In a music-making career that has spanned almost 50 years, Boz Scaggs is amazed at how little things have changed. "My first album was done in two days," he says. "We knocked it right out, kind of like what I did with my new album, Memphis – that one was done in three days. The circle is almost complete."
Since making his debut with 1965's Boz, which he followed with a two-year stint as the lead singer for the Steve Miller Band before setting solo sail once again, Scaggs has spun magic with a rich, unpredictable genre-mash of R&B, pop-rock and jazz, scoring both critical hits and epic mainstream knockouts with the kind of personal artistry that makes everything he does feel realistic.
“Music is in some ways a muse," Scaggs says. "But in other ways it’s an occupation, and in other ways it’s a habit. It takes all of those forms, because you’re always creating something different – lyrics, music, a set list, a band. You can get caught up thing about all of that stuff, but then sometimes you just have to bang it out. That’s when it becomes an adrenaline freak-out, which can actually produce what a muse cannot."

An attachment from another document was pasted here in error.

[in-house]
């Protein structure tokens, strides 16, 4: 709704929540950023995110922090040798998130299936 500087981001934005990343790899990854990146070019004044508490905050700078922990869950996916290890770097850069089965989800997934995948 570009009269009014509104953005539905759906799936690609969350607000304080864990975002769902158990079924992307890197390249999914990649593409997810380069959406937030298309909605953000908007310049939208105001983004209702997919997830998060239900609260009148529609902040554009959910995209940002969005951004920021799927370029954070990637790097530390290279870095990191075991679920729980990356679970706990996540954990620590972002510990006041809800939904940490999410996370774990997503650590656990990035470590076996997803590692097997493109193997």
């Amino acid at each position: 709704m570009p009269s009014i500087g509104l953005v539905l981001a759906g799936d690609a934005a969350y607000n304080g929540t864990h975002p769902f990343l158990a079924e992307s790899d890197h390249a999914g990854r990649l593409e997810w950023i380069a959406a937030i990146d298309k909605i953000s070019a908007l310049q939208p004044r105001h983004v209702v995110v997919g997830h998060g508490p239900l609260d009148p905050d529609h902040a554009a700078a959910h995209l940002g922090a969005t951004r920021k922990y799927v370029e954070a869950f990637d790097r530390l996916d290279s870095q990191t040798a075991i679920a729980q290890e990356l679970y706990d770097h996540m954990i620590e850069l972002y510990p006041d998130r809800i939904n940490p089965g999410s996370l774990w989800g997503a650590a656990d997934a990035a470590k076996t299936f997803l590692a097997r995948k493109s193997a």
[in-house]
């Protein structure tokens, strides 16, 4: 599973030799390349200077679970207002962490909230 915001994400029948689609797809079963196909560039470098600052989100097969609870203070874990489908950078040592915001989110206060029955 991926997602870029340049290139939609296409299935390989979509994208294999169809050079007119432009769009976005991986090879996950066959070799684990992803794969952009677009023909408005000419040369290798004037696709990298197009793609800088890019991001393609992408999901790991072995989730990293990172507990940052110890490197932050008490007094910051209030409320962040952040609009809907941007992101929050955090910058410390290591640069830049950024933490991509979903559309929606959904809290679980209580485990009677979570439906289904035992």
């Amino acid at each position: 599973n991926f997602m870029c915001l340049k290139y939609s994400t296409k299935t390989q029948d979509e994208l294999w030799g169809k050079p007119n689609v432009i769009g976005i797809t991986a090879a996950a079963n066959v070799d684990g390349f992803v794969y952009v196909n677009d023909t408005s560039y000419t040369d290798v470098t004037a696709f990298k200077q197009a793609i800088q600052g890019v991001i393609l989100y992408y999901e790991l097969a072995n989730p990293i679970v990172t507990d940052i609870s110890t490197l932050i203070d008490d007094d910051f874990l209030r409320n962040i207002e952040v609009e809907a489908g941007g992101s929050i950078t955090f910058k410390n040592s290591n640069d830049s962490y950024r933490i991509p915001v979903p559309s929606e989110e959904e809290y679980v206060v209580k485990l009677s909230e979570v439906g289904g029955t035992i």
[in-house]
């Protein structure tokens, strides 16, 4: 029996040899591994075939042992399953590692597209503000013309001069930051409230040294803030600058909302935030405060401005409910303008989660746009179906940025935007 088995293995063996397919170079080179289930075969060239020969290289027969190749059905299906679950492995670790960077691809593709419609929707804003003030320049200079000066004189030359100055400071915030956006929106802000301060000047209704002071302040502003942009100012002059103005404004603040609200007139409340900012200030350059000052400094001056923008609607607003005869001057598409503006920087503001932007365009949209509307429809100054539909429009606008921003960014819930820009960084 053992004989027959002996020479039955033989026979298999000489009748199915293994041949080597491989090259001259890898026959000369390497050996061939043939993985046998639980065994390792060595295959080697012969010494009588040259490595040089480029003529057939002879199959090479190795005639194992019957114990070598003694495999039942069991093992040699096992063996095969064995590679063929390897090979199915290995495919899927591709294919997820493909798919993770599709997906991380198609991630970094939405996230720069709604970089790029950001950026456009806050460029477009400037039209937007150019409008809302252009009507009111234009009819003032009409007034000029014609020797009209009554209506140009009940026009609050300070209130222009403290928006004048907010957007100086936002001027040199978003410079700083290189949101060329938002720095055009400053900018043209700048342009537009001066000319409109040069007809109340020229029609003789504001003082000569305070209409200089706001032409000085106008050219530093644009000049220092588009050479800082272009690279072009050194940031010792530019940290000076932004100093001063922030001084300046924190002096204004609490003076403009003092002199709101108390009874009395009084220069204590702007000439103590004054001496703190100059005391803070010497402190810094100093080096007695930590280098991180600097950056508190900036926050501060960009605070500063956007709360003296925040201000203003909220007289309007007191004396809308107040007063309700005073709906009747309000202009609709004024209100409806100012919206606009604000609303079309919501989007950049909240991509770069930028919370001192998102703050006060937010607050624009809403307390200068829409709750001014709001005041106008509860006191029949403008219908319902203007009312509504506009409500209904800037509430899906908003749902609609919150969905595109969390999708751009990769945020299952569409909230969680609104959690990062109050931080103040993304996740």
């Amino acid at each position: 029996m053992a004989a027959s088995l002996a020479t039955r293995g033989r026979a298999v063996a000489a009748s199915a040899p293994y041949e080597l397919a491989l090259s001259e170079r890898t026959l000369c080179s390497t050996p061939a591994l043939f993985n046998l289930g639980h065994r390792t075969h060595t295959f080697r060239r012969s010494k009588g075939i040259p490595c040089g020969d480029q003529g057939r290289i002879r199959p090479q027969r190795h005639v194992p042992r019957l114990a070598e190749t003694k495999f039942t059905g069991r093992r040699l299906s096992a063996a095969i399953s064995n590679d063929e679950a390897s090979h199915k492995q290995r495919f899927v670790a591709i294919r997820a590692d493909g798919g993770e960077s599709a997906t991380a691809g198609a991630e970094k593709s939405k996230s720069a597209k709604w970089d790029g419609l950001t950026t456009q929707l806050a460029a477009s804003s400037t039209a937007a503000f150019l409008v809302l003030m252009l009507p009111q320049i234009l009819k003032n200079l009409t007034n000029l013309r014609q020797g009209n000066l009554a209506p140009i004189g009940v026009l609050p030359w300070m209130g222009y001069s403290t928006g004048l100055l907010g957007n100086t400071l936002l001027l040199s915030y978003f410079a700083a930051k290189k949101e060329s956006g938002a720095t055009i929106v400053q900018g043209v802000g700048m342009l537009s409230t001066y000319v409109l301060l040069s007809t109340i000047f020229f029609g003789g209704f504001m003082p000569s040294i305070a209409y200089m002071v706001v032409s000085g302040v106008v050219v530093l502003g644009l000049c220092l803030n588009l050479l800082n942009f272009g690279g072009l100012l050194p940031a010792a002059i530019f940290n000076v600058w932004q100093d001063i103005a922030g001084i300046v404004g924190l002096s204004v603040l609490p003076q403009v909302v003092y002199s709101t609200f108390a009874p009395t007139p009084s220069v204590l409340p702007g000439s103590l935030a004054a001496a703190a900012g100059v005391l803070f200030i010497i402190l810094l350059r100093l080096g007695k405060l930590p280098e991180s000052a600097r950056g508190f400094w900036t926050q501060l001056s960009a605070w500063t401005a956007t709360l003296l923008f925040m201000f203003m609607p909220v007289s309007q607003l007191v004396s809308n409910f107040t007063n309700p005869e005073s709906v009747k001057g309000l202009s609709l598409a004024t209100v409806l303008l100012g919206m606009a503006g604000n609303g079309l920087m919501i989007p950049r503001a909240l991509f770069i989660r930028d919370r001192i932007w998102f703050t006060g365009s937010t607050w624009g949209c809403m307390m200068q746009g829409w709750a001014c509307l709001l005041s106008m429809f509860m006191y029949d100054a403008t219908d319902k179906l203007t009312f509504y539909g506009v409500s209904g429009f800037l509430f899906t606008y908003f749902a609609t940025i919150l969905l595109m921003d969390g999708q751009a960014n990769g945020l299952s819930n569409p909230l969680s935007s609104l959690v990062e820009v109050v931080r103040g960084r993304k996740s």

Scaggs has sometimes spaced albums eight years apart, but he seems to be picking up the pace once again - Memphis follows his last release, Speak Low, by only five years. Recorded at the legendary Royal Studios in the town that inspired its title, the album sees Scaggs and producer Steve Jordan guiding an ace band through an eclectic, superbly arranged group of covers (by such songwriters as Willy Deville, Moon Martin and Al Green, among others) and two sparking originals. In his own appealing and highly idiosyncratic way, Scaggs explores New Orleans R&B, '70s soul, rock 'n' roll, jazz and early blues with a kind of intimacy that gets to the heart of the genres' many and varied mysteries.
On the following pages, Scaggs talks about how he crafted Memphis while reflecting on the creation of eight notable studio discs from his storied career.